Packaging Django applications and projects
zygmunt.krynicki at canonical.com
Tue Mar 8 17:44:45 UTC 2011
W dniu 08.03.2011 18:10, Paul Wise pisze:
> On Tue, Mar 8, 2011 at 9:50 PM, Zygmunt Krynickiu<zkrynicki at ubuntu.com> wrote:
>> I'd like to define and document the recommended best practice of packaging
>> Django 1.0+ (and especially 1.3) web applications and projects for Debian. I
>> started this on the Debian wiki at
> Some things I (as a sysadmin user of Debian) would like to suggest for
> all web apps, django based or not:
> Use debconf to ask if the sysadmin wants to setup a site and then ask
> for enough detail to do so. The package should ship a script that can
> be called either manually by the sysadmin or automatically by the
> maintainer scripts (using debconf answers) to setup a site or a
> sub-path of a site.
The current web apps policy recommends  that by default the
application should be accessible at http://SERVER/PACKAGE and I
understand that decision (it should be possible to install all the web
apps without conflicts).
The problem of how to do that generally is still valid (there are a lot
of web servers to support potentially). I would start with an initial
set that must support apache2 with mod_wsgi. In the future we can offer
support for additional web servers.
Ideally this might work with some abstraction layer such as
wwwconfig-common. Web applications could drop a file in
/usr/share/wwwconfig-common/webapps.d/PACKAGE. Then if the administrator
wants to reconfigure the "webapps" running on his server all he needs to
do is edit something like /etc/webapps-common/webapps.conf and
Each application would only need to declare a few pieces:
- stuff to serve statically (either as DOMAIN or URL-PREFIX)
- wsgi file
For example, as JSON:
"description": "Static resources used by django-hello"
"description": "User submitted resources used by django-hello"
The www-common middleware would then store a record for each
application. This record would contain:
- enabled or disabled status
- custom sub-URL if desired
- custom DOMAIN if desired
Again, as JSON:
This would serve it as http://SERVER/django-hello/
This would serve it as http://hello.example.org/
All combinations of those two options would be supported. Sub URL could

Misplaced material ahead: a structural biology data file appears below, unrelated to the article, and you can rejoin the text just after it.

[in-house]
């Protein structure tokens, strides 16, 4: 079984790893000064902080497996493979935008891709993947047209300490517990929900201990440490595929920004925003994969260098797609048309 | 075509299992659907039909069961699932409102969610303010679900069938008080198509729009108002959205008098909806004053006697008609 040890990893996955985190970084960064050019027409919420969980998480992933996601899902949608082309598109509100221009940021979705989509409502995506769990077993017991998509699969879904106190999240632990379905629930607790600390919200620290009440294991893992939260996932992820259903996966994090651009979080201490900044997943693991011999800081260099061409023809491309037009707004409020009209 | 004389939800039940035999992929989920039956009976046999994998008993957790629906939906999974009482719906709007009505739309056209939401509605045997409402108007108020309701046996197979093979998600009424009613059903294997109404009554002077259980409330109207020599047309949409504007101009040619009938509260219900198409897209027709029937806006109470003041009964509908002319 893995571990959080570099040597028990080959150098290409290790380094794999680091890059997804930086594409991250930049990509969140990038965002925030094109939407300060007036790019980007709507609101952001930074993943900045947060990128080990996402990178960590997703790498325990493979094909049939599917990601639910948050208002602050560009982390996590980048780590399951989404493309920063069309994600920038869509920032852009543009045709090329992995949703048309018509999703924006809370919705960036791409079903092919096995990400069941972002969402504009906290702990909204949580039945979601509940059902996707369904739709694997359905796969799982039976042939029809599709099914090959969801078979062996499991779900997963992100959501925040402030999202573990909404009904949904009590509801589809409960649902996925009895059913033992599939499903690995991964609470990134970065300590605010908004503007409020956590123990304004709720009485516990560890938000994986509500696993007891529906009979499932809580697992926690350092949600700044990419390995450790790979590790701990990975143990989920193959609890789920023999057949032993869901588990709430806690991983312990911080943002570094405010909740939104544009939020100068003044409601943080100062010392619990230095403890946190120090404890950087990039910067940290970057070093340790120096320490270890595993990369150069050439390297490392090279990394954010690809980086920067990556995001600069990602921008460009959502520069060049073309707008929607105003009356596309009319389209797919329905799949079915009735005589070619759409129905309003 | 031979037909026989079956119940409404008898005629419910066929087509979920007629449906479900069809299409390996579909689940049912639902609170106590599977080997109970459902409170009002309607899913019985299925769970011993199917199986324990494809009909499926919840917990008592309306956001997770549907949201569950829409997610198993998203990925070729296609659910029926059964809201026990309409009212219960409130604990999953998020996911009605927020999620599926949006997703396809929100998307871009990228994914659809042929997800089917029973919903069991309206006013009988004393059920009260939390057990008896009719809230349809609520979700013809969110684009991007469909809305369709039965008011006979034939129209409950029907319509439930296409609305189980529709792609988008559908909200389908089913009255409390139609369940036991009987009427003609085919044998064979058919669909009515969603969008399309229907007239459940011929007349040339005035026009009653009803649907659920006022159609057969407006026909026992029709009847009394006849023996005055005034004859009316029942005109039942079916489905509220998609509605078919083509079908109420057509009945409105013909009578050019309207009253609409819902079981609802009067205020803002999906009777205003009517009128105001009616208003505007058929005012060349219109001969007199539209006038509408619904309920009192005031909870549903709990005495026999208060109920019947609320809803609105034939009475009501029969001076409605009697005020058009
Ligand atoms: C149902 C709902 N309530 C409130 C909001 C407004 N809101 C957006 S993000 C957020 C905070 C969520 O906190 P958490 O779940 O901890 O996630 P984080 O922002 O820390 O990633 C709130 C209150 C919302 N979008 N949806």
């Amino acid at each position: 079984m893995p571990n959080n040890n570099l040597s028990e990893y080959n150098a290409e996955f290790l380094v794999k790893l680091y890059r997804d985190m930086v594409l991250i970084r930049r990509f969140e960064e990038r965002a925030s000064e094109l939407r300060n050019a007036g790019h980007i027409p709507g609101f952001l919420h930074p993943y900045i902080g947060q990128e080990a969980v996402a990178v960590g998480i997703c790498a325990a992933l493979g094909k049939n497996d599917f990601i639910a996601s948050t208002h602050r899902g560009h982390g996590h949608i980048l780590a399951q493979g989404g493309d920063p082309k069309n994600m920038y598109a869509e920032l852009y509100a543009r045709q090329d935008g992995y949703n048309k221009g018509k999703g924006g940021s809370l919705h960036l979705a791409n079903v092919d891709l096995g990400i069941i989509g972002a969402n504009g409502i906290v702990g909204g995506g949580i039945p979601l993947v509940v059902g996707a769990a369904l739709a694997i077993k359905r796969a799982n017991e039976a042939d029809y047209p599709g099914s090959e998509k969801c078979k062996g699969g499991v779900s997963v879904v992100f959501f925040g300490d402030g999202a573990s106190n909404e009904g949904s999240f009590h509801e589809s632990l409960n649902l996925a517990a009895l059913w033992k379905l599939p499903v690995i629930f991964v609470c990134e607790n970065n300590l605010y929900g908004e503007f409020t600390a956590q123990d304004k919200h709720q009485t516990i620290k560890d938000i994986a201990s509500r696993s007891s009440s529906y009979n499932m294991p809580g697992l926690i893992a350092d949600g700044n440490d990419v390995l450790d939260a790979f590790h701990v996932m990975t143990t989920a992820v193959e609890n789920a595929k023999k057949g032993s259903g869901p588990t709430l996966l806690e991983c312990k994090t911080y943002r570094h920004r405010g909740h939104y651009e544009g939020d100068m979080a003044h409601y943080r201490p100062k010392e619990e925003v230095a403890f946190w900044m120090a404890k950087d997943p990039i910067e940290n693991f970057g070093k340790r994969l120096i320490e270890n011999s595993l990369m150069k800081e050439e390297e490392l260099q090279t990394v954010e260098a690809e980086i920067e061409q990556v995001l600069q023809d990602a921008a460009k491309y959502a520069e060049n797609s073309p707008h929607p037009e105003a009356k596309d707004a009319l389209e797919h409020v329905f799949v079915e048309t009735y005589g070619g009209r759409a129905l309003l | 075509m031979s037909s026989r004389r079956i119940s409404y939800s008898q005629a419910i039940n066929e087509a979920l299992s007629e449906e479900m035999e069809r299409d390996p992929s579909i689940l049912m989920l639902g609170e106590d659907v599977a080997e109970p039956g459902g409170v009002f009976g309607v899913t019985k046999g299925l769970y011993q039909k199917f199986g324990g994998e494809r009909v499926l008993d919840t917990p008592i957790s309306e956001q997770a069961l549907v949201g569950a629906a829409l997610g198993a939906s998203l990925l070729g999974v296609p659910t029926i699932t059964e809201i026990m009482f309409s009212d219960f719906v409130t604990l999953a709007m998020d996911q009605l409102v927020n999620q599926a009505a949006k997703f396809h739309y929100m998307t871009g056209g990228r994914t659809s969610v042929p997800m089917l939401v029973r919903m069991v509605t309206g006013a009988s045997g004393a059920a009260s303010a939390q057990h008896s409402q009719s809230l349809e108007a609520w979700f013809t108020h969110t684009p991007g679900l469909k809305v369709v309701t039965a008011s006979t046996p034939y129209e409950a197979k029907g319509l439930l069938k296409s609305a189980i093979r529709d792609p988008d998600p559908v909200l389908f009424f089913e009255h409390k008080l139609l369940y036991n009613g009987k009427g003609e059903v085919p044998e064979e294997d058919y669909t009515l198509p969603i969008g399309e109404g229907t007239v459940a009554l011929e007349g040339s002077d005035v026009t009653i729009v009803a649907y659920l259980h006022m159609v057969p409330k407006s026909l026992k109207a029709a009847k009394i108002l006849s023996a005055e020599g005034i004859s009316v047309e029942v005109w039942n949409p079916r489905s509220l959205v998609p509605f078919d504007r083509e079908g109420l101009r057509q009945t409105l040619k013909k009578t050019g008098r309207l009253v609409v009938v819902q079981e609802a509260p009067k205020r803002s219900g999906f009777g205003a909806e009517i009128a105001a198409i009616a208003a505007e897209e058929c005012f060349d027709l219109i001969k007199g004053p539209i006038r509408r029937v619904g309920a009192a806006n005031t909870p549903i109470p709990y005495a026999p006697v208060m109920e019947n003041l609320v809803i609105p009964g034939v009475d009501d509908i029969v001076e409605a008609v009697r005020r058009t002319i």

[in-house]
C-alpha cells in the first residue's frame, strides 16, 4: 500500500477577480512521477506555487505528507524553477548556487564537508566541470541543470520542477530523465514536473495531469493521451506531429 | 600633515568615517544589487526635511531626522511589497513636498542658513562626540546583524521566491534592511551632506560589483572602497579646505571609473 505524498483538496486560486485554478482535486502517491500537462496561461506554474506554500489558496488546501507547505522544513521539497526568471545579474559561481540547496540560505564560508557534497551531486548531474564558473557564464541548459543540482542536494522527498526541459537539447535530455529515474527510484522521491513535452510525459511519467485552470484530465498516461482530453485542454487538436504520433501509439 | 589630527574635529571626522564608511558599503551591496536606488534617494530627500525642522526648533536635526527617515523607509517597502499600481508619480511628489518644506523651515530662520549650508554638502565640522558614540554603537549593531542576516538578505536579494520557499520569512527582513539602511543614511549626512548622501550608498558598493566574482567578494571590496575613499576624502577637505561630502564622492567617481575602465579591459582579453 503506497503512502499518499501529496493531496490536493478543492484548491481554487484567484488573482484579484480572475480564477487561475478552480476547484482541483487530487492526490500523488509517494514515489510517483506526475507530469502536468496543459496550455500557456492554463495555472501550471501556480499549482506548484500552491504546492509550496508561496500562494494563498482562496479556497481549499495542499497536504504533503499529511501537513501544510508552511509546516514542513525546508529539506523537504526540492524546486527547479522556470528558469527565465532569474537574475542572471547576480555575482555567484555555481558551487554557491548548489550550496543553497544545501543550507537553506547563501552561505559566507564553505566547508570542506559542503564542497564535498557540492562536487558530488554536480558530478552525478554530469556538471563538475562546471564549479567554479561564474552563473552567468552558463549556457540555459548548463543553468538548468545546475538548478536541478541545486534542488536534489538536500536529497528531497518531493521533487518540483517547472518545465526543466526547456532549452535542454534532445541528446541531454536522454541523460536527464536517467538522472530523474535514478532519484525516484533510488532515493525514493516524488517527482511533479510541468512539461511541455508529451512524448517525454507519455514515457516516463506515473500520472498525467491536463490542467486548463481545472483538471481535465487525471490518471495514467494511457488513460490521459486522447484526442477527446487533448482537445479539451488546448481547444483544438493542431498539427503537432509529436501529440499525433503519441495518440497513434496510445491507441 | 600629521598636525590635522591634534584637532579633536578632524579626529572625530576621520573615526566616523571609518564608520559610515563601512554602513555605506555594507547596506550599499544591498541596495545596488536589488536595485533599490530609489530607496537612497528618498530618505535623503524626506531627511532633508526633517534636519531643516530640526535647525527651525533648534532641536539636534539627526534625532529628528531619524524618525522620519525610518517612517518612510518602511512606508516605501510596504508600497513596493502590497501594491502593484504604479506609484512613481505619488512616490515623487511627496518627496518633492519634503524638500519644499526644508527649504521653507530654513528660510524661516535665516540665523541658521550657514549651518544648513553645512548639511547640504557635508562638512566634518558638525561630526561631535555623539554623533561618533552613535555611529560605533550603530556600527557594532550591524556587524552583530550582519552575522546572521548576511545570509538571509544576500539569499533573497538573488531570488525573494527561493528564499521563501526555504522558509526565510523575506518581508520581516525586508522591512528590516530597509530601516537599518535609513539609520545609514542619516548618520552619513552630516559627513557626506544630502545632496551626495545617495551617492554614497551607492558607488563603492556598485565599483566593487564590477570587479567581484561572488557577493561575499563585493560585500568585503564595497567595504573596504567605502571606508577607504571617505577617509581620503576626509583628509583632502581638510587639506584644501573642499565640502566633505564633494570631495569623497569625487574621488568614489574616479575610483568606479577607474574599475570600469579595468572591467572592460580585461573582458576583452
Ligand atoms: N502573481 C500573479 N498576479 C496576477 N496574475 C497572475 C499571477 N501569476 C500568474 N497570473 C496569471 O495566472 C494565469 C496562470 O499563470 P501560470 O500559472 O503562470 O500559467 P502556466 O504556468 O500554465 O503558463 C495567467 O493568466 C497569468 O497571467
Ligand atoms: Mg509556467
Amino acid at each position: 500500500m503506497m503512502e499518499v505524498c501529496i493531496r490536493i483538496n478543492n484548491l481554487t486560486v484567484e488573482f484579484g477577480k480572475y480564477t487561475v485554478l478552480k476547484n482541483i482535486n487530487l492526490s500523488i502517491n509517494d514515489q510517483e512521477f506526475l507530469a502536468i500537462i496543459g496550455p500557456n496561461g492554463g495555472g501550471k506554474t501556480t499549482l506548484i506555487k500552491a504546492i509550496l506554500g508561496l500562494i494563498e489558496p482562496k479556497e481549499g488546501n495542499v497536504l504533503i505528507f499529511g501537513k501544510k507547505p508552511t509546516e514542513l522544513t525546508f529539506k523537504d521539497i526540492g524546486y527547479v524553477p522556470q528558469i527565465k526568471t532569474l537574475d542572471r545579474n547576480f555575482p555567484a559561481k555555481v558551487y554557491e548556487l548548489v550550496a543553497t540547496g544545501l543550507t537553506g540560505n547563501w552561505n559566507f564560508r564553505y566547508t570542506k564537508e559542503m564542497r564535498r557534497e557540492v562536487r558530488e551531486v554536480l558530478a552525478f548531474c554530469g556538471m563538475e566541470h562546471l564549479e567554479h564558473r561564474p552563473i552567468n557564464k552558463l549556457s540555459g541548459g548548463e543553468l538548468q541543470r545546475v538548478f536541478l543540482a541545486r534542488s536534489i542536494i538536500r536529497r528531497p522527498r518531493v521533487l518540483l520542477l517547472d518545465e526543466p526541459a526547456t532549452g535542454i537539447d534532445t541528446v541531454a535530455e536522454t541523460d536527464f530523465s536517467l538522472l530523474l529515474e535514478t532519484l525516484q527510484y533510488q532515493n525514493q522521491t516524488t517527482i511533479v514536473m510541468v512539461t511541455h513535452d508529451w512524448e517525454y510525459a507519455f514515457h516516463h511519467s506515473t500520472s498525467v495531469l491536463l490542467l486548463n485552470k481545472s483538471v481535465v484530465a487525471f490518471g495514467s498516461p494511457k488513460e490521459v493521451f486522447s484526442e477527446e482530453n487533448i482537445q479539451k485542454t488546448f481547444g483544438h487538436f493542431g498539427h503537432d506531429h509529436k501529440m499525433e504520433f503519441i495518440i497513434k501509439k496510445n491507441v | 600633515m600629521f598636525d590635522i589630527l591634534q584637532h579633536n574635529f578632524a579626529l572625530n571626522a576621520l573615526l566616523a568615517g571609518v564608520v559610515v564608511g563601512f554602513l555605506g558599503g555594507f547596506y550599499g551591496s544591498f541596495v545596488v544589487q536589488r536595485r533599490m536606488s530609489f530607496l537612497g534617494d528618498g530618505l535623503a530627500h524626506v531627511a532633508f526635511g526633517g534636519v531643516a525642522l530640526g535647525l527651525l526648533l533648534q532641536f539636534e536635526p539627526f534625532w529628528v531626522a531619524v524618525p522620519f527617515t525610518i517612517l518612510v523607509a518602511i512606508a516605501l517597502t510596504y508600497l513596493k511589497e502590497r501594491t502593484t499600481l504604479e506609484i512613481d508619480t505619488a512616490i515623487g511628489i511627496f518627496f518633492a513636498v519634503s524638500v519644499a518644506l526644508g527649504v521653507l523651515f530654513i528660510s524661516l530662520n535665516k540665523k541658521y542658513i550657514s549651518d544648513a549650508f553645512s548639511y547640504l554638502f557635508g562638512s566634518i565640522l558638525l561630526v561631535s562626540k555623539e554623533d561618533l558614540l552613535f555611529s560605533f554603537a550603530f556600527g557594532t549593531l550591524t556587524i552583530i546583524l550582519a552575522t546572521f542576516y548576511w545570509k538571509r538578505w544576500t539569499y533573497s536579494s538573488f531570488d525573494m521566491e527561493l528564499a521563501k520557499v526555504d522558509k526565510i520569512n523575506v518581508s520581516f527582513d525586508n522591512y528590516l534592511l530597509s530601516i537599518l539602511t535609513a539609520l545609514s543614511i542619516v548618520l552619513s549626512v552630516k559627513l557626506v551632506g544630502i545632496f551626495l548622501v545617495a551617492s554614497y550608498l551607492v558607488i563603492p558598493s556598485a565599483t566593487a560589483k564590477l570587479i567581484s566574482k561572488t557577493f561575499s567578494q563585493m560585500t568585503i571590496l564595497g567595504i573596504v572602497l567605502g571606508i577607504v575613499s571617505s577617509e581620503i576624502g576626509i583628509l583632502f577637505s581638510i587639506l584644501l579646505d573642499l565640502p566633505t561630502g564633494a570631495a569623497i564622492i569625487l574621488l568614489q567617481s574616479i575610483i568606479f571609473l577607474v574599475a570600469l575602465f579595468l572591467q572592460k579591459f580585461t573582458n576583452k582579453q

be set to / to mark a single application as main. A custom DOMAIN would
limit such entries to the specified virtual host.
The glue code would then read the database of web applications, read the
configuration of each web application and regenerate the
webserver-specific configuration files.
> Database (with South etc) and configuration upgrades (with
> Config::Model or similar) are great, please do them as automatically
> as possible after confirmation using debconf and or provide scripts
> for the sysadmin to do them.
South support is rather easy. I still need to check what should happen
in the downgrade use case and where exactly to store a backup of the
database but in general it should be possible to support this correctly.
Configuration upgrade is more difficult as it really depends on what the
maintainers of a web application desire to expose as configuration and
what is merely an implementation detail that should not be configurable
by the system administrator. I agree that supporting this is important
(and especially supporting upgrades that don't break things). I tend to
lean to a recommendation that application settings are handled
explicitly by particular web application. That is: a web application
should define a configuration file with all the things it publicly
supports. IMHO this would be usually limited to email settings (do we
have webapps-email-common?), database settings (dbconfig-common),
administrator name, pathname of the "storage area" for user content. The
rest should be implementation detail. We can have a django module for
supporting such configuration system. It would have the advantage of not
requiring code changes (the way django currently requires) and could be
a healthy thing for the wider django community in general.
I'm a little worried about upgrade verbosity. In particular, I would
like to allow silent (unattended) upgrades if possible. I think with
proper debconf settings it's possible to ask the question "do you want
to upgrade database schema to version $FOO" with "yes, I do" being the
silent default. The issue here is that unless you upgrade you cannot
really start the application properly which should (AFAIR) be treated
equally as upgrade failure. That's rather extreme IMHO. I'd rather
require that applications can be safely upgraded because the system will
create appropriate database/media files backups before it triggers the
> Data: I like to differentiate between data supporting the package and
> data that belongs to the sysadmin/site. IMO the former belongs in /var
> somewhere and the latter at a path chosen by the sysadmin. I don't
> think this is gotten right by much software, including by all database
How do you differentiate which data belongs to the sysadmin/site and
which to the package? Do I understand correctly that user-submitted
content is "application data" and static resources are "package data"?
Thanks for the feedback!
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